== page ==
In recent years, tiny homes have become a popular living option for many adults who want to reduce their ecological footprint. In fact, one researcher found that the average tiny home owner uses 45 percent less energy than they did in their previous full-size home. While downsizing naturally requires a shift to a minimalist lifestyle and cuts back on the amount of light and heat you would need, there are additional ways you can smartly hack your tiny house to be even more sustainable. Here, we’ll share our favorite eco-friendly tiny house tips to take your environmental impact down a notch further.
Rely on the Sun
Taking advantage of the sun’s free light and heat is the easiest way to shave down your energy consumption. Installing solar panels may be a larger upfront financial investment, but you’ll save money in the long run. In fact, calculations show that the average household can save $1,390 a year by going solar, though this number will fluctuate based on where you live. To check your potential savings, type your location into Google’s solar savings estimator. Keep in mind that since tiny homes are quite small, you won’t need to install too many solar panels to power your space.
As you’re designing your sustainable tiny house, be sure to leverage windows to reduce (or, in sunny areas, completely eliminate) your need for artificial light during the day. Strategically installing large skylights and windows on doors and along walls can light up most of your tiny house, which will also clear up precious floor space where you might’ve had to put a lamp.
PRO TIP: We recommend using light-colored paint and wallpaper to really catch and reflect sunlight. Since you’ll still likely need to have a lamp here and there for evening hours and nooks, consider adding plenty of wall mirrors to give your space a bigger, airier feel.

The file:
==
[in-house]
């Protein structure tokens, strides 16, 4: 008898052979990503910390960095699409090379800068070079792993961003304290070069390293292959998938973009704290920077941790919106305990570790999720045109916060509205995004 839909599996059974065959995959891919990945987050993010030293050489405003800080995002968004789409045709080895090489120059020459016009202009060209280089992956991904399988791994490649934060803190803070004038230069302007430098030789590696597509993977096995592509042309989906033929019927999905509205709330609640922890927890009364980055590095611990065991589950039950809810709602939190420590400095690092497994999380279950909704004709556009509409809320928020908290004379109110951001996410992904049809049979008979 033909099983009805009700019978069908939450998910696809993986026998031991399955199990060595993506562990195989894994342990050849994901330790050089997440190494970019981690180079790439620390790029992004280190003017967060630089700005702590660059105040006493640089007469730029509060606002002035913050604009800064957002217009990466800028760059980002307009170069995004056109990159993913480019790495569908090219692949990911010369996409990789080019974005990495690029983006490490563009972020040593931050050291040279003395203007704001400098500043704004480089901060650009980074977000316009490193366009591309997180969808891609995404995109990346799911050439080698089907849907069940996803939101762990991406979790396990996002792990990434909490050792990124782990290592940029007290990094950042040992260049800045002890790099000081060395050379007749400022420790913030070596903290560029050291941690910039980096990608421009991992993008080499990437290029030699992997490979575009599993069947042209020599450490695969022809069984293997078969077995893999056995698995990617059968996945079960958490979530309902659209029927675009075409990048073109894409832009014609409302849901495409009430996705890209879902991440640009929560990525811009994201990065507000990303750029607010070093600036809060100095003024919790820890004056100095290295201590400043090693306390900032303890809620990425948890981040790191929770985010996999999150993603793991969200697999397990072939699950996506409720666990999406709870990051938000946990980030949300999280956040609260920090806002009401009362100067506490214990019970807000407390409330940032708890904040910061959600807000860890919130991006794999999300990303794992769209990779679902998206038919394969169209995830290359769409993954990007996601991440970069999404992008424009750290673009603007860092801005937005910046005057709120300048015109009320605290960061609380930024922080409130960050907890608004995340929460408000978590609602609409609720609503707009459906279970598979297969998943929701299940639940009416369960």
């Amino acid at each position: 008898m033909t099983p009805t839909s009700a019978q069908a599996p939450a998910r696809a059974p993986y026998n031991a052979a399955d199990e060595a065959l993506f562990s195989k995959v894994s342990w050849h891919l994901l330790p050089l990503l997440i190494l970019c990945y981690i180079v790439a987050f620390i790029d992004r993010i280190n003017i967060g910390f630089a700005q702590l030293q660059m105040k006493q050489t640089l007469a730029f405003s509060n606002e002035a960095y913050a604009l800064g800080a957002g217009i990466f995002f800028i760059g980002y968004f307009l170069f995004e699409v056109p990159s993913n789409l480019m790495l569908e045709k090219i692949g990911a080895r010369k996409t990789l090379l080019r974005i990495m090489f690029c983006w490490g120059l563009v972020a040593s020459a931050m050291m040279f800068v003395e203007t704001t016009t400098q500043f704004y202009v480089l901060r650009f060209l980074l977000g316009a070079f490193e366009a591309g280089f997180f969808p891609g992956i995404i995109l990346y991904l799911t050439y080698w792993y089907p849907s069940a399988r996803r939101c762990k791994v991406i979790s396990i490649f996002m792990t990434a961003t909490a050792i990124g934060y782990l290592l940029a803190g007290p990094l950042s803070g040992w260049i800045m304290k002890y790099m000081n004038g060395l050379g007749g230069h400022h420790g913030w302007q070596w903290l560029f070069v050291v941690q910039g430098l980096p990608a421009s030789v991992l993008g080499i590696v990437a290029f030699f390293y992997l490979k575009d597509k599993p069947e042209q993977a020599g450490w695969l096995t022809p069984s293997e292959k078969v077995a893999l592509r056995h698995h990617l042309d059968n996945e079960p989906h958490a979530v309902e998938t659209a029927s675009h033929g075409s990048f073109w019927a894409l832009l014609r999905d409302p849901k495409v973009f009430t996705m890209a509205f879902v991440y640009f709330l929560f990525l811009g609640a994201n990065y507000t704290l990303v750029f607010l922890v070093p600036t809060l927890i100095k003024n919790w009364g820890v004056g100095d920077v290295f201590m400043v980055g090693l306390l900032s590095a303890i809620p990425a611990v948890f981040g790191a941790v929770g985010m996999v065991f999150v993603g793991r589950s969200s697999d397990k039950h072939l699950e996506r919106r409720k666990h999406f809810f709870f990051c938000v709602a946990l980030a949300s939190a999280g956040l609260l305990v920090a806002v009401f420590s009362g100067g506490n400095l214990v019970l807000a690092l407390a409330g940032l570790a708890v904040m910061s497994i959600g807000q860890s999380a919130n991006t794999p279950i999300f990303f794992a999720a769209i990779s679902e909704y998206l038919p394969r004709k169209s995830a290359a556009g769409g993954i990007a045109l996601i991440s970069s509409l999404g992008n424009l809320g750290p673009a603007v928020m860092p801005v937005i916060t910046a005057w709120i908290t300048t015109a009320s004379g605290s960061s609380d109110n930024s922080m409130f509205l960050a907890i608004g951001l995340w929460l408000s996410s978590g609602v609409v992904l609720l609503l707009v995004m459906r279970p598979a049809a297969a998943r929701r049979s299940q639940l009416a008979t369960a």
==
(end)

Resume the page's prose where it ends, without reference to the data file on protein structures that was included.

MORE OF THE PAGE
Upgrade Your Insulation
Insulating your tiny house properly goes right along with eco-friendly energy sources like solar panels. About 35 percent of heat loss happens through uninsulated walls or the gaps in your windows and doorways. Mounting storm windows on the inside or outside of your main windows can improve thermal insulation and add an extra layer of protection from wind, rain and hail. You should also routinely clean the jambs on your windows and check for any cracks or leaks that need caulking. As you’re thinking about what insulation materials to install in your walls, you can choose from cheap and lightweight batts (fiberglass), eco-conscious denim, concrete blocks, polystyrene and more. Our favorite option is blow-in cellulose insulation that uses 85 percent organic materials like wool and paper, and is relatively inexpensive.
PRO TIP: It’s not just walls that need insulation. Since heat rises, you should pay special attention to roof insulation to keep heat circulating within your home. You’ll also need to pad the floors to prevent heat seepage, especially if you live in a tiny house on wheels (a “THOW”).
Become a DIY Expert
There’s literally no room for single-use tools or junk in a tiny home, so now’s the time to really make every item in your space show off its range. Instead of having multiple cleaning detergents, shampoos, conditioners and soaps, make use of Dr. Bronner’s renowned “18-in-1” castile soap to create your own dish soap, laundry detergent, floor cleaners, body wash and more. If you have outdoor space, grow your own organic vegetable garden and herb wall to save money on groceries and supply yourself with fresh produce. And if you’re looking to furnish your tiny house, scratch your DIY itch by teaching yourself some basic woodworking skills or purchasing items secondhand from thrift stores.
PRO TIP: There are plenty of additional ways you can have a more eco-friendly tiny house, whether it’s composting, buying items in bulk or washing your clothes in cold water. Check out our list of essential tips on easy eco-friendly home hacks for greener living.